"The Hunger Games" is an excellent study in intertextuality: it refers to almost everything. First, the film is based on Suzanne Collins's novel of the same name-- the first novel of a dystopic trilogy whose sequels are Catching Fire and Mockingjay. Second, "The Hunger Games" makes deliberate or inadvertent reference to films and literature like the Japanese "Battle Royale" and Stephen King's The Running Man, all of which share the theme of bloodthirsty, thanatotic media and/or governments. The notion of children killing children recalls William Golding's Lord of the Flies. Third, the movie has a mythological resonance, calling to mind (as Suzanne Collins herself noted) such notable figures as Theseus, heroic survivor of multiple dangerous exploits and changer of the world order.
Directed by Gary Ross, the movie follows the plot of Collins's novel fairly faithfully. Plucky sixteen-year-old Katniss Everdeen (Jennifer Lawrence) is the film's main point-of-view character. Katniss lives in the dystopic realm of Panem (an allusion to the Latin panem et circenses, i.e., bread and circuses to entertain the masses while the surrounding empire crumbles into decadence), where she is a citizen of District 12, a poor mining/industrial region that spans much of what used to be Appalachia. Katniss's sister, Primrose, is chosen to be a "tribute" at the Reaping, a yearly lottery to determine which two adolescents from each district will be chosen to fight in gladiatorial combat at the Hunger Games, a televised event from which only one youth may emerge the winner. Katniss offers herself up as a surrogate for her sister; meanwhile, baker's son Peeta Mellark (a fresh-faced Josh Hutcherson) is chosen as District 12's other tribute.
After the Reaping, the next chapter of the movie deals with the training of the tributes who, despite having effectively become lambs for the slaughter, are treated as celebrities while they undergo crash-course training in survival and combat. Tributes are given very public pre-Games interviews by the flamboyant Caesar Flickerman, played by Stanley Tucci (pictured above). Peeta proves, as he does in the novel, able to manipulate public sentiment through his calculated wittiness and vulnerability; the brutally honest and unsentimental Katniss, meanwhile, is stiff in front of a crowd.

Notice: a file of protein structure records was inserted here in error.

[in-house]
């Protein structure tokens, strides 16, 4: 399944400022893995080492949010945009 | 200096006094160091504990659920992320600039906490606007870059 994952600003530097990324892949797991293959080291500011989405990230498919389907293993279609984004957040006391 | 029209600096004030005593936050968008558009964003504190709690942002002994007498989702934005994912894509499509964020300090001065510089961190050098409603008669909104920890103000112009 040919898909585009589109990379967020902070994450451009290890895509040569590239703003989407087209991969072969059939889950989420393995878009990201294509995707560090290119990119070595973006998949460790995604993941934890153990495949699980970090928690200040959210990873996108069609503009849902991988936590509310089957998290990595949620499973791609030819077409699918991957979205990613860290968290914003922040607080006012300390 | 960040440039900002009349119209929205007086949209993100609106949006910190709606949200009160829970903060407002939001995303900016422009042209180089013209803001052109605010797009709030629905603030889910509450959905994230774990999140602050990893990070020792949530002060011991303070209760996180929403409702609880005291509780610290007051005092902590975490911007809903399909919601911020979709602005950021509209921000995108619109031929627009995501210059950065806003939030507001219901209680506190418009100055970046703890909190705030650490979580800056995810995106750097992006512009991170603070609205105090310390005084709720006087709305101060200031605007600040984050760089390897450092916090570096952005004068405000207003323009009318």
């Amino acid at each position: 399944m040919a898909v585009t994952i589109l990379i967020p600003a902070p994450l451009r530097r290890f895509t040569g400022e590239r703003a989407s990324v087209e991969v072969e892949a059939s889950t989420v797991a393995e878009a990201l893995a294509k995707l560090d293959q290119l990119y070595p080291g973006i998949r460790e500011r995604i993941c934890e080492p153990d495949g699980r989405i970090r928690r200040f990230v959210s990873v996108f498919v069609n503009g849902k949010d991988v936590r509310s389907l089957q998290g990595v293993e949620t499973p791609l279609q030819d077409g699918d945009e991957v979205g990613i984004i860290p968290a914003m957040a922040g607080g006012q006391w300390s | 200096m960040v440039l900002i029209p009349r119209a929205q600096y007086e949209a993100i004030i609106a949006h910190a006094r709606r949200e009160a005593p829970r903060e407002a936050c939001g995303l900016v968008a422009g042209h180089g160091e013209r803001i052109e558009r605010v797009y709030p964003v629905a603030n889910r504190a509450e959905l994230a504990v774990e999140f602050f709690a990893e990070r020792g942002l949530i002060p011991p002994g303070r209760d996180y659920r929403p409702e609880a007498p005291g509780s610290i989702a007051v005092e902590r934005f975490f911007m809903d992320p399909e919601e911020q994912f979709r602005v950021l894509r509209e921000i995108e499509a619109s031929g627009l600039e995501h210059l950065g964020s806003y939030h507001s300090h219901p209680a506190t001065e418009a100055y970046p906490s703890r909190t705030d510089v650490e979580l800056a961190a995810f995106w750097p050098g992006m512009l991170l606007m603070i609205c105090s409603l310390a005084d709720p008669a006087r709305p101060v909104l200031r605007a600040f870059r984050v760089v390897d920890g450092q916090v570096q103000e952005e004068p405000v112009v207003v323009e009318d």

The rest of the film is devoted to the Games, and the desperate struggle for survival that ensues. Gary Ross's direction mirrors Suzanne Collins's no-nonsense style: the narrative is straightforward, and narrative technique takes a back seat to the themes that the story wishes to tackle: desensitization to violence, the disturbingly influential role that visual media play in our lives, and the cultural obsession with death. In the background churn political issues: Panem, as a dystopia, bears an uncomfortable resemblance to-- and can serve as a parable about-- North Korea. The Hunger Games are an exercise in control: purportedly initiated as punishment for a rebellion that had occurred over seventy-four years previously, the Games give the oppressed people of Panem an opportunity for cathartic distraction.
In all, I found "The Hunger Games" reasonably entertaining, though not great. Jennifer Lawrence is a stand-out as the deadly-serious Katniss; Woody Harrelson's Haymitch Abernathy is convincingly, chronically, hilariously inebriated; Liam Hemsworth barely registers as Katniss's hometown friend Gale. But for my money, the top acting prize goes to Stanley Tucci for his incredible turn as TV host Caesar Flickerman, a man whose job is to keep the masses entertained, and to smooth out the roughness caused by any balky guests on his glitzy talk show. Tucci's Flickerman is a damning commentary on modern American media: at times silly, at times solemn, and always self-aware, Flickerman passes so smoothly from one emotional extreme to another that we viewers barely notice how cartoonishly wide those emotional swings are. Flickerman, along with Donald Sutherland's nefarious President Snow, incarnates the fundamental sickness of the regime. Tucci manages the trick of masking deep cynicism with theatrical piety; his acting is easily the most interesting thing about this movie, and it's a shame he isn't given more screen time.
I'd say "The Hunger Games" is worth at least one viewing. The violence is disappointingly bloodless despite the bloody-minded concept behind the Games; the camera work is, at times, a bit too jittery, and the movie shies away from revealing the final horror of the novel: the mutant dogs that attack the surviving teens are genetically engineered echoes of the fallen children. But those faults aside, the movie stands up well on its own terms, and faithfully encapsulates all the same major themes with which the novel wished to grapple. See the film for Jennifer Lawrence's grit and Stanley Tucci's snake-in-the-garden charm. While not a classic, "The Hunger Games" is digestible entertainment.
ADDENDUM: My review of Suzanne Collins's trilogy is here.